Security forces in Iran have ramped up their presence in the hometown of Mahsa Amini ahead of the first anniversary of her tragic death in morality police custody. The increased security measures come amid concerns of potential unrest and protests marking the anniversary. Witnesses, social media posts, and human rights groups have all reported the heightened security preparations in recent days.
Mahsa Amini, a 22-year-old Kurd, died on September 16 last year while in custody after being arrested for allegedly violating Iran's mandatory dress code. Her death sparked a wave of anti-government protests that persisted for months, becoming one of the most significant expressions of opposition to the Iranian authorities in recent years.
During the protests, which saw women and young people at the forefront, demonstrators called for an end to the more than four-decade-long rule of Shi'ite clerics in Iran. The protests were met with a heavy-handed response from security forces, resulting in over 500 deaths, including 71 minors, and numerous injuries. Thousands were also arrested, as per reports from various human rights groups.
In Mahsa Amini's hometown in Iran's western Kurdistan province, rights activists have noted a significant presence of security forces. Witnesses have reported that a small group of protesters briefly gathered, chanting anti-government slogans before dispersing. These activists spoke anonymously, fearing reprisals from the government, as dissent has been increasingly clamped down upon in the lead-up to the anniversary.
There have also been reports on social media of security force deployments in several cities, primarily within Kurdistan, although these reports have not been independently verified.
A statement from the Norway-based human rights group Hengaw highlighted the "atmosphere of intimidation" in several Kurdish cities in western Iran in recent days, with numerous citizens detained. Hengaw also reported the positioning of military personnel on Tapeh Qawkh, a hill overlooking Saqez, and increased helicopter activity over the city. Additionally, residents in Saqez claimed that new surveillance cameras had been installed around the city, presumably to monitor and identify potential protesters.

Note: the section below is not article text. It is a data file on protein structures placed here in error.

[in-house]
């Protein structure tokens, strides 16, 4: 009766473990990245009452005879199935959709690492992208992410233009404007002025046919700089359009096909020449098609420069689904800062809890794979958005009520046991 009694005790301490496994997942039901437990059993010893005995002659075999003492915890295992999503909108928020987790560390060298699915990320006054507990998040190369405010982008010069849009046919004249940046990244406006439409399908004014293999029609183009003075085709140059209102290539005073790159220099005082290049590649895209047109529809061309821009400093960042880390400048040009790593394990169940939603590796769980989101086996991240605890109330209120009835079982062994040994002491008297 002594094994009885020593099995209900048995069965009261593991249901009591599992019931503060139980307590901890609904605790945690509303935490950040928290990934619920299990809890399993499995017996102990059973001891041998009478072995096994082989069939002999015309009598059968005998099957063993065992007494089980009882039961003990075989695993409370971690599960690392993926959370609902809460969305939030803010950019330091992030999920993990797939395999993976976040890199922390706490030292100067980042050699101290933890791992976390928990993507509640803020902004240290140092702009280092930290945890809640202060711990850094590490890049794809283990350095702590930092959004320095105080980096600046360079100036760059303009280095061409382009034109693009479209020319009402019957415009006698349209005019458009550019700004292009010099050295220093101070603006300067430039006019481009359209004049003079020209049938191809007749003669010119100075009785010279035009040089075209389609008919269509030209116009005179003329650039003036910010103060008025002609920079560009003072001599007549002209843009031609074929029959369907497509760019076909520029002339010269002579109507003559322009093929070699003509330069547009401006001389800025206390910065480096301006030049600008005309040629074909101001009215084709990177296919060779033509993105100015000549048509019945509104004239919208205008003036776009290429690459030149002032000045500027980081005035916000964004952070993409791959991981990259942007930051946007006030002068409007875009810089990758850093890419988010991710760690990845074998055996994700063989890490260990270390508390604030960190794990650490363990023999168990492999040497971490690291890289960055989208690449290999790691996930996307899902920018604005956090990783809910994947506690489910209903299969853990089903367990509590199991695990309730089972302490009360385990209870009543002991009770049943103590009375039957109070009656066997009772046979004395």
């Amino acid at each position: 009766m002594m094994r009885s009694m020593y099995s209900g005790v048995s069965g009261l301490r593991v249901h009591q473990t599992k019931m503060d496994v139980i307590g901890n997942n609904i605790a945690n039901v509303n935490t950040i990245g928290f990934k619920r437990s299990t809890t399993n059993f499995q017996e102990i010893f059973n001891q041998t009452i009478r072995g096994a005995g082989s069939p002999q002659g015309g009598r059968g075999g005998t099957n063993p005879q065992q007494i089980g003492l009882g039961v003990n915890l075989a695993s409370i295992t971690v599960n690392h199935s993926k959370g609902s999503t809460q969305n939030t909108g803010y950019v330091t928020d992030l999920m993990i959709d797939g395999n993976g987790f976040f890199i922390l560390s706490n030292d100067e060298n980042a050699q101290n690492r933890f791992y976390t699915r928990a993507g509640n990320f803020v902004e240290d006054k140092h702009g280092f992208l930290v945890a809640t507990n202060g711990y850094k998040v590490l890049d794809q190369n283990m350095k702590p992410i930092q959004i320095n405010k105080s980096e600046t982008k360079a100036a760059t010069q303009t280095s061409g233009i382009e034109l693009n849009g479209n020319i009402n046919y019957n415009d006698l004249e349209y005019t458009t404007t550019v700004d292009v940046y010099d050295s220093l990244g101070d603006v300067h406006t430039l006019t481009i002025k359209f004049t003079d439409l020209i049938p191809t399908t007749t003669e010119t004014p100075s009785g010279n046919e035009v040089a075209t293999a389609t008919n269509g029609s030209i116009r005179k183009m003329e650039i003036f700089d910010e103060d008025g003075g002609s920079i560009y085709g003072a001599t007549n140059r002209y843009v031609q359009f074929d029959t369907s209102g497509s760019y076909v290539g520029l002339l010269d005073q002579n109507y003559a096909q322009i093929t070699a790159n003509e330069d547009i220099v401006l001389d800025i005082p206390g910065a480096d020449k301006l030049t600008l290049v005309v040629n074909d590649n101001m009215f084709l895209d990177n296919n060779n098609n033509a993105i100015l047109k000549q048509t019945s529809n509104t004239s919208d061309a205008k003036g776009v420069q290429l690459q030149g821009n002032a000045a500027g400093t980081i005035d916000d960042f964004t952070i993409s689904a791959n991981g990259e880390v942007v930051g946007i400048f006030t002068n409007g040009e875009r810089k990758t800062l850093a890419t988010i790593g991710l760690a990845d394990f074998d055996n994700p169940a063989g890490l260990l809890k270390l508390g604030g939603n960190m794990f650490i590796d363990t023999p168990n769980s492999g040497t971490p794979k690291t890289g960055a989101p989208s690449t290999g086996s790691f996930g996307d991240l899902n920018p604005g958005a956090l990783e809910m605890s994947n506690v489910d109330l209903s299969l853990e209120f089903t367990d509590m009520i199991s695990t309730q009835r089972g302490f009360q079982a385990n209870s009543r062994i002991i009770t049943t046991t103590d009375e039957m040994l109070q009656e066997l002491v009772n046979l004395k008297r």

Meanwhile, Netblocks, a web monitor, reported "significant disruption to internet connectivity" in the southeastern city of Zahedan, where anti-government protests were taking place on the eve of Mahsa Amini's death anniversary. Social media posts indicated that weekly protests occurred in Zahedan, with slogans like "Death or freedom."
Iranian authorities have consistently accused the United States and Israel, along with local agents, of inciting unrest to destabilize Iran.
On September 15, U.S. President Joe Biden acknowledged Mahsa Amini's influence, stating;
"Mahsa's story did not end with her brutal death. She inspired a historic movement — Woman, Life, Freedom — that has impacted Iran and influenced people across the globe."
Biden reaffirmed support for the people of Iran, alongside U.S. allies and partners.
Iran's Foreign Ministry spokesperson, Nasser Kanaani, dismissed Western expressions of support for women's rights in Iran as "double standards and lies." He accompanied his statement with videos apparently showing the mistreatment of women by Western and Israeli police.
In response to the ongoing human rights violations in Iran, Britain imposed sanctions on four Iranian officials, while the United States sanctioned more than two dozen individuals and entities connected to Iran's "violent suppression" of protests.
Amnesty International's report last month documented Iranian authorities' arbitrary arrest and detention of victims' families, restrictions on peaceful gatherings at grave sites, and the destruction of victims' gravestones. In a troubling development, security forces detained Mahsa Amini's uncle, Safa Aeli, on September 5, as reported by relatives.
Numerous individuals from various walks of life, including journalists, lawyers, activists, students, academics, artists, public figures, and members of ethnic minorities, have been arrested, summoned, threatened, or fired from their jobs in recent weeks. These actions have been reported by both Iranian and Western human rights groups.
In August, Iran's Etemad daily reported that Saleh Nikbakht, the lawyer representing Amini's family, was facing charges of "propaganda against the system." If convicted, Nikbakht could face a jail sentence ranging from one to three years.